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When To Think About Selling Your Business

Hint: It’s BEFORE you’re ready to do so

In an ideal world, business owners should start the conversation five years prior to selling. Many will balk at this for being too far away to do much good.

Reality tells us otherwise. It will take typically eight to 12 months from the time a company begins the actual sale process to the point at which a transaction closes, assuming everything goes smoothly. Moreover, to maximize value, many purchasers would like the owner to stay with the new company for as long as three years after the deal closes to ensure a smooth transition and continuity with customers, etc.

Most important, though, owners should give themselves a year before putting the business formally on the market to get ready. They must take the time to get educated on all the particulars required to achieve a positive outcome. Doing so will raise their chances to get a deal done. The comprehensive list includes:

  • Understanding the phases of a sale process including evaluating their company’s intrinsic value, thinking about the different categories of prospective buyers, what some of the important terms of a transaction might be, who will draft the required documents and getting the transaction closed.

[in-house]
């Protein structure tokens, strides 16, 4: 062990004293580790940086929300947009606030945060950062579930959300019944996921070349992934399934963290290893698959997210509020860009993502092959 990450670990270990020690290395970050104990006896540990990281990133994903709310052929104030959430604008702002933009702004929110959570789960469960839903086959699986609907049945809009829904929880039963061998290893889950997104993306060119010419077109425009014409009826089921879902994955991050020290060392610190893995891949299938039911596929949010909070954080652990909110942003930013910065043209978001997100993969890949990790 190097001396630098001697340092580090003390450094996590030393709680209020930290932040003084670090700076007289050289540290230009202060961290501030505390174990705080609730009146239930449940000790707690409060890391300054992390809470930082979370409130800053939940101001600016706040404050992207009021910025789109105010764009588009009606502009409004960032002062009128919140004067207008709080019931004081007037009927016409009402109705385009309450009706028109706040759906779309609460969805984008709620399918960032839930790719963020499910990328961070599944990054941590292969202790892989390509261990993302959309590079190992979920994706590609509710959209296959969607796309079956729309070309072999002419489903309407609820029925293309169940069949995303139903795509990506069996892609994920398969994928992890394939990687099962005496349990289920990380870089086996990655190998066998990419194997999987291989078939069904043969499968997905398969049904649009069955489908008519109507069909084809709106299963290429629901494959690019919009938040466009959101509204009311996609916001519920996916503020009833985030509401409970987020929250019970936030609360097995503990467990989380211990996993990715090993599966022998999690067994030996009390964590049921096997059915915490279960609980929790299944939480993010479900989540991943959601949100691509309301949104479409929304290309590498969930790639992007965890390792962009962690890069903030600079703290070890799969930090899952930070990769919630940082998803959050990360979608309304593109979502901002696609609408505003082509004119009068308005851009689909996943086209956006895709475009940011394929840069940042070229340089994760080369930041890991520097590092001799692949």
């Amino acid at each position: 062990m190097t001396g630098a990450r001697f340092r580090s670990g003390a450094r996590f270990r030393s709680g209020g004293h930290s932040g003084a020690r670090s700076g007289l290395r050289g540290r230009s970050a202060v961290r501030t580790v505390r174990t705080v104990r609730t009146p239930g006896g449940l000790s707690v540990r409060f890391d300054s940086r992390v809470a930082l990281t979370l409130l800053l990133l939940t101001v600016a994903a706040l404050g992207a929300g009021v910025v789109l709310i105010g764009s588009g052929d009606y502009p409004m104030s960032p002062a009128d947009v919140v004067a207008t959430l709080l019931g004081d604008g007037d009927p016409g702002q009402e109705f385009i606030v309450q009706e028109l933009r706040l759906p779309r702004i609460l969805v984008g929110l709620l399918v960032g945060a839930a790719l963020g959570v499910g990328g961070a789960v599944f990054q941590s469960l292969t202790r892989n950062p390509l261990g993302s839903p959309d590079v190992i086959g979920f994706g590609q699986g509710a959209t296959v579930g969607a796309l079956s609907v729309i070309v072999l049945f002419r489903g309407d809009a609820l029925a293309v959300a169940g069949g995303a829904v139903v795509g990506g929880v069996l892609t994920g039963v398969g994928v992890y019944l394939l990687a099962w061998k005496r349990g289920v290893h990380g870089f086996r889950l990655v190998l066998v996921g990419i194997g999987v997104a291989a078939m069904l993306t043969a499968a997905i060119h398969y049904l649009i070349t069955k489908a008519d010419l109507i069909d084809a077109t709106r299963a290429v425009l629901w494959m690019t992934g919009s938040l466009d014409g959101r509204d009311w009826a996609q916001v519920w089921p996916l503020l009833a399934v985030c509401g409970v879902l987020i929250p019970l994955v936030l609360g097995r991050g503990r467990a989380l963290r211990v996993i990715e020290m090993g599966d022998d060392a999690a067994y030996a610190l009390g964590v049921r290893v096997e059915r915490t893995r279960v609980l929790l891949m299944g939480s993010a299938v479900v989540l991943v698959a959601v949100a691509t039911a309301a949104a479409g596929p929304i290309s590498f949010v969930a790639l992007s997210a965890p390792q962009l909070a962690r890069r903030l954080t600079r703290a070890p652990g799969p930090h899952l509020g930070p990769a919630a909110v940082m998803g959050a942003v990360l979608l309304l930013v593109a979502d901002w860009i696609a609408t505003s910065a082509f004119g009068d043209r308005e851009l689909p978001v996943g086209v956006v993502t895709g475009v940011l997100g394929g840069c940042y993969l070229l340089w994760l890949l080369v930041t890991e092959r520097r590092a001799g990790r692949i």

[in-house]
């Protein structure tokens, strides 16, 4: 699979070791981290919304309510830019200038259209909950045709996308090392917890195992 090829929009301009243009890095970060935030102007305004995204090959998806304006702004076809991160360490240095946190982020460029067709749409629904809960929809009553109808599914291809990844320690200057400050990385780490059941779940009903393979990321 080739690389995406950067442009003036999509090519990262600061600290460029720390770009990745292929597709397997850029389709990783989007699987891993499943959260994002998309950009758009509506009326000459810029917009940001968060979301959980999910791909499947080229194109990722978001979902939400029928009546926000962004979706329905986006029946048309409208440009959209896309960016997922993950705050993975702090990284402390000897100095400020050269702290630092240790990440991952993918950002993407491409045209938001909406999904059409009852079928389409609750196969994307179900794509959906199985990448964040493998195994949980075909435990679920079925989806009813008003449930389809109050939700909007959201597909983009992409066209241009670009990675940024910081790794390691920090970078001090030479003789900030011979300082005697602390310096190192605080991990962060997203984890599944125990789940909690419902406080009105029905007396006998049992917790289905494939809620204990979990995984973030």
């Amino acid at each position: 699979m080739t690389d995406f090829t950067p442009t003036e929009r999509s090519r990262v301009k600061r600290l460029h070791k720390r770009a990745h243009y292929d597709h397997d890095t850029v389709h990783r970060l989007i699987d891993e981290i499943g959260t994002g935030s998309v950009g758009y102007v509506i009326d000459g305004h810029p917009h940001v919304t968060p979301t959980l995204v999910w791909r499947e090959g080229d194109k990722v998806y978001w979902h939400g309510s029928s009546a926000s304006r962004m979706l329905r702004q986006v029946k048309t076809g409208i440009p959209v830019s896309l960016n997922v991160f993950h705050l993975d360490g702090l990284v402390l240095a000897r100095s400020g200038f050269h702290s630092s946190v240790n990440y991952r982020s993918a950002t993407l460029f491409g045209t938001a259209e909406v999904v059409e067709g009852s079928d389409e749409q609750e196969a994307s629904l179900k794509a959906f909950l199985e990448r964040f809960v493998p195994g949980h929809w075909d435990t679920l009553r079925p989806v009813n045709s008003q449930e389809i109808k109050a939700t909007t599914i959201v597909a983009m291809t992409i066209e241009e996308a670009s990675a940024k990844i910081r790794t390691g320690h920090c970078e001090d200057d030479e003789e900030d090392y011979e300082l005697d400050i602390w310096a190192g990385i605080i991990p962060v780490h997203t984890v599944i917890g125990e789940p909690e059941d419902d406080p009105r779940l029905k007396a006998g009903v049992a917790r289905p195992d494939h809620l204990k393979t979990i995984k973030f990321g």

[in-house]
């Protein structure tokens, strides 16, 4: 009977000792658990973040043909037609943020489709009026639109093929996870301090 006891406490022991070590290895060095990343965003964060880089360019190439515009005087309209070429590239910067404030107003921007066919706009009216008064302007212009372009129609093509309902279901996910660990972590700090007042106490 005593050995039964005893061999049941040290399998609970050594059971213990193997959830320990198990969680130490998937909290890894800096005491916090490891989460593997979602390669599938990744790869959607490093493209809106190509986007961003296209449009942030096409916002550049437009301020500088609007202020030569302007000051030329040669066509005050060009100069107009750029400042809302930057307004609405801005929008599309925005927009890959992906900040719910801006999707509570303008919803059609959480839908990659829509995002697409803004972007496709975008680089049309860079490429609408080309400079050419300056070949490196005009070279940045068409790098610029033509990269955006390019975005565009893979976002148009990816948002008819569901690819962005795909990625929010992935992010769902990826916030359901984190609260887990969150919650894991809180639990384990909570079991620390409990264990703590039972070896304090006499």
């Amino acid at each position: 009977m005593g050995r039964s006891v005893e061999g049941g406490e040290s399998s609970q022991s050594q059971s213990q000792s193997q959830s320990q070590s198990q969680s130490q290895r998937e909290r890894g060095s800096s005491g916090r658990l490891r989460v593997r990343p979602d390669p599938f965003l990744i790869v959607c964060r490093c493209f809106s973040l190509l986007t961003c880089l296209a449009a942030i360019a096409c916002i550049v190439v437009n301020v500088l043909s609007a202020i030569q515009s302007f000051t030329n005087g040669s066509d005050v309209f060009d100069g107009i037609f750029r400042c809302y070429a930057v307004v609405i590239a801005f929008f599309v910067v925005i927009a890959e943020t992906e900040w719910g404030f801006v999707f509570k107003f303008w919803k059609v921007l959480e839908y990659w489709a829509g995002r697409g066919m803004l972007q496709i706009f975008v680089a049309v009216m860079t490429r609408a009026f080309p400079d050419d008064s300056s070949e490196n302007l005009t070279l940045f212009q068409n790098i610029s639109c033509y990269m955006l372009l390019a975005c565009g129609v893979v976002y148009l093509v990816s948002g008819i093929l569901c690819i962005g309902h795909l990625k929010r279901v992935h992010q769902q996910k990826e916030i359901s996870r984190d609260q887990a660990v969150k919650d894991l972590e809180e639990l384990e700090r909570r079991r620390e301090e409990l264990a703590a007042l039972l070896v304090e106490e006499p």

• Selecting the team to work on your behalf including the investment banker, transaction attorney and tax advisor.

Talking with an M&A advisor several years ahead of time can also help identify any potential “deal breakers” that may exist within a company’s operations or structure. Determining what, if any, parts of the business to shore up — such as productivity, management, margins or any concentration issues — can raise the probability that a sale will occur and command a strong price in the market. The right investment banker can assist in this regard. They can leverage their experiences in working with businesses from many industries to creatively devise ways to improve specific areas that will translate into a higher value of a business. We do this by providing business owners a “valuation prescription” that outlines steps owners can take to improve value and/or decrease the potential impact of factors that might decrease value.

All this does not discredit a business owner who decides to sell their business today. Economic factors — both positive and negative — along with timing can play a huge part in that decision. With some planning and the right team at your side, you will have planned to achieve the highest value the market is willing to pay for your company.

About The Authors: Tim Malott and Kerry Morris are Partners with Shoreline Partners, and have led numerous sale, merger, acquisition and financing assignments across a wide array of industries. Malott is a former CPA and bank president; his career spans public accounting and commercial banking as well as investment banking through which he has gained knowledge and experience in nearly every industry and business sector. Morris has served as CFO for a number of companies in San Diego county where he gained experience performing merger and acquisition transactions and capital formation. They can be reached at and

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